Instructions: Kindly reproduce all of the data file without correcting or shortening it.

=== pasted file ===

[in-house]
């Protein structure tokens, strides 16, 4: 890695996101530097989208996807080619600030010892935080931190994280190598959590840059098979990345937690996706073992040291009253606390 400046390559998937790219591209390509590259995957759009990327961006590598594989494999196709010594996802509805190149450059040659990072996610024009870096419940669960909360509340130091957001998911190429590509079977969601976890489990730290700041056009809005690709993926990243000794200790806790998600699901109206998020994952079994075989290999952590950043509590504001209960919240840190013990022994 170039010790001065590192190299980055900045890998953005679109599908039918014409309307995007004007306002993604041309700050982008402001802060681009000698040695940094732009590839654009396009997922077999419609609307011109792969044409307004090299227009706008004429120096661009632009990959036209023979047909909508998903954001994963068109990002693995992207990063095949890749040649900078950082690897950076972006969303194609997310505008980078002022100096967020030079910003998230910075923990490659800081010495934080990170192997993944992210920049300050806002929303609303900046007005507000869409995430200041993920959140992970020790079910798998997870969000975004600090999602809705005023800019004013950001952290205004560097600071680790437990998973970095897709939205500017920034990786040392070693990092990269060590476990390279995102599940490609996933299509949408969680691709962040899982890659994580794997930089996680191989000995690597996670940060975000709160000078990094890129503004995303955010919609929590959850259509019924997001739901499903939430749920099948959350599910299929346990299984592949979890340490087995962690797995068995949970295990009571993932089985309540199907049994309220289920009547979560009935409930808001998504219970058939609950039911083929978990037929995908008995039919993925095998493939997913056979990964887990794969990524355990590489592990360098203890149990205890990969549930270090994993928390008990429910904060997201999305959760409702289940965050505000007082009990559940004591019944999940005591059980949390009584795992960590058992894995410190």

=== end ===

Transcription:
[in-house]
């Protein structure tokens, strides 16, 4: 890695996101530097989208996807080619600030010892935080931190994280190598959590840059098979990345937690996706073992040291009253606390 400046390559998937790219591209390509590259995957759009990327961006590598594989494999196709010594996802509805190149450059040659990072996610024009870096419940669960909360509340130091957001998911190429590509079977969601976890489990730290700041056009809005690709993926990243000794200790806790998600699901109206998020994952079994075989290999952590950043509590504001209960919240840190013990022994 170039010790001065590192190299980055900045890998953005679109599908039918014409309307995007004007306002993604041309700050982008402001802060681009000698040695940094732009590839654009396009997922077999419609609307011109792969044409307004090299227009706008004429120096661009632009990959036209023979047909909508998903954001994963068109990002693995992207990063095949890749040649900078950082690897950076972006969303194609997310505008980078002022100096967020030079910003998230910075923990490659800081010495934080990170192997993944992210920049300050806002929303609303900046007005507000869409995430200041993920959140992970020790079910798998997870969000975004600090999602809705005023800019004013950001952290205004560097600071680790437990998973970095897709939205500017920034990786040392070693990092990269060590476990390279995102599940490609996933299509949408969680691709962040899982890659994580794997930089996680191989000995690597996670940060975000709160000078990094890129503004995303955010919609929590959850259509019924997001739901499903939430749920099948959350599910299929346990299984592949979890340490087995962690797995068995949970295990009571993932089985309540199907049994309220289920009547979560009935409930808001998504219970058939609950039911083929978990037929995908008995039919993925095998493939997913056979990964887990794969990524355990590489592990360098203890149990205890990969549930270090994993928390008990429910904060997201999305959760409702289940965050505000007082009990559940004591019944999940005591059980949390009584795992960590058992894995410190």